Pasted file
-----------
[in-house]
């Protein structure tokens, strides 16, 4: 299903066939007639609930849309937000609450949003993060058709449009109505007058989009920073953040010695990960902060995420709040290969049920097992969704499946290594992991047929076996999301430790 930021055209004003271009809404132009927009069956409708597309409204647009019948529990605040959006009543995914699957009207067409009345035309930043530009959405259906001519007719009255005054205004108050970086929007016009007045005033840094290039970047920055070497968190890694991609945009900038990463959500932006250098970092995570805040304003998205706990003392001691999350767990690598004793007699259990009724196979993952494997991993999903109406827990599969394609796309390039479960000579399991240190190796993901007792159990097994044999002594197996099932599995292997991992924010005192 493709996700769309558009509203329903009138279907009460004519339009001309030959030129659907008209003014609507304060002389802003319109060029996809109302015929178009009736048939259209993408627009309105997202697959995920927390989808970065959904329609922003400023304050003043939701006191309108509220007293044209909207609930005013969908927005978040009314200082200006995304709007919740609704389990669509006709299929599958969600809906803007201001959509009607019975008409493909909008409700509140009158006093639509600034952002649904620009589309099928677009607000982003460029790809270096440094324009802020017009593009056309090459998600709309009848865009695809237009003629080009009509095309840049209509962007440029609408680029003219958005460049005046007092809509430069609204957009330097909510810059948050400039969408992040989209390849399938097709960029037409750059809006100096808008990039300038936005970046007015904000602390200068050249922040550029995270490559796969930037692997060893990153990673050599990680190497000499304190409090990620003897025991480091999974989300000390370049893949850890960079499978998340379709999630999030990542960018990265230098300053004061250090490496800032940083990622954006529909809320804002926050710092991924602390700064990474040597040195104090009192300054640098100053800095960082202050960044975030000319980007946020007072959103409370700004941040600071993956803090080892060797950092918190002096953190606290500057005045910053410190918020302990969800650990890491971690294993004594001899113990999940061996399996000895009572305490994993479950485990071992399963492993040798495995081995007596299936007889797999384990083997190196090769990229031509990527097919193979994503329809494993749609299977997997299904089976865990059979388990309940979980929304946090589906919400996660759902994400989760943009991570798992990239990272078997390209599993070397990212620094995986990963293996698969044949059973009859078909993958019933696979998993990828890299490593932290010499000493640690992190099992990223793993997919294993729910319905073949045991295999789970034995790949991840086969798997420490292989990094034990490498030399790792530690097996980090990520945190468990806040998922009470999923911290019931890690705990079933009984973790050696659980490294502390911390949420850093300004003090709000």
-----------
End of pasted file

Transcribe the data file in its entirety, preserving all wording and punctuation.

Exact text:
[in-house]
């Protein structure tokens, strides 16, 4: 299903066939007639609930849309937000609450949003993060058709449009109505007058989009920073953040010695990960902060995420709040290969049920097992969704499946290594992991047929076996999301430790 930021055209004003271009809404132009927009069956409708597309409204647009019948529990605040959006009543995914699957009207067409009345035309930043530009959405259906001519007719009255005054205004108050970086929007016009007045005033840094290039970047920055070497968190890694991609945009900038990463959500932006250098970092995570805040304003998205706990003392001691999350767990690598004793007699259990009724196979993952494997991993999903109406827990599969394609796309390039479960000579399991240190190796993901007792159990097994044999002594197996099932599995292997991992924010005192 493709996700769309558009509203329903009138279907009460004519339009001309030959030129659907008209003014609507304060002389802003319109060029996809109302015929178009009736048939259209993408627009309105997202697959995920927390989808970065959904329609922003400023304050003043939701006191309108509220007293044209909207609930005013969908927005978040009314200082200006995304709007919740609704389990669509006709299929599958969600809906803007201001959509009607019975008409493909909008409700509140009158006093639509600034952002649904620009589309099928677009607000982003460029790809270096440094324009802020017009593009056309090459998600709309009848865009695809237009003629080009009509095309840049209509962007440029609408680029003219958005460049005046007092809509430069609204957009330097909510810059948050400039969408992040989209390849399938097709960029037409750059809006100096808008990039300038936005970046007015904000602390200068050249922040550029995270490559796969930037692997060893990153990673050599990680190497000499304190409090990620003897025991480091999974989300000390370049893949850890960079499978998340379709999630999030990542960018990265230098300053004061250090490496800032940083990622954006529909809320804002926050710092991924602390700064990474040597040195104090009192300054640098100053800095960082202050960044975030000319980007946020007072959103409370700004941040600071993956803090080892060797950092918190002096953190606290500057005045910053410190918020302990969800650990890491971690294993004594001899113990999940061996399996000895009572305490994993479950485990071992399963492993040798495995081995007596299936007889797999384990083997190196090769990229031509990527097919193979994503329809494993749609299977997997299904089976865990059979388990309940979980929304946090589906919400996660759902994400989760943009991570798992990239990272078997390209599993070397990212620094995986990963293996698969044949059973009859078909993958019933696979998993990828890299490593932290010499000493640690992190099992990223793993997919294993729910319905073949045991295999789970034995790949991840086969798997420490292989990094034990490498030399790792530690097996980090990520945190468990806040998922009470999923911290019931890690705990079933009984973790050696659980490294502390911390949420850093300004003090709000």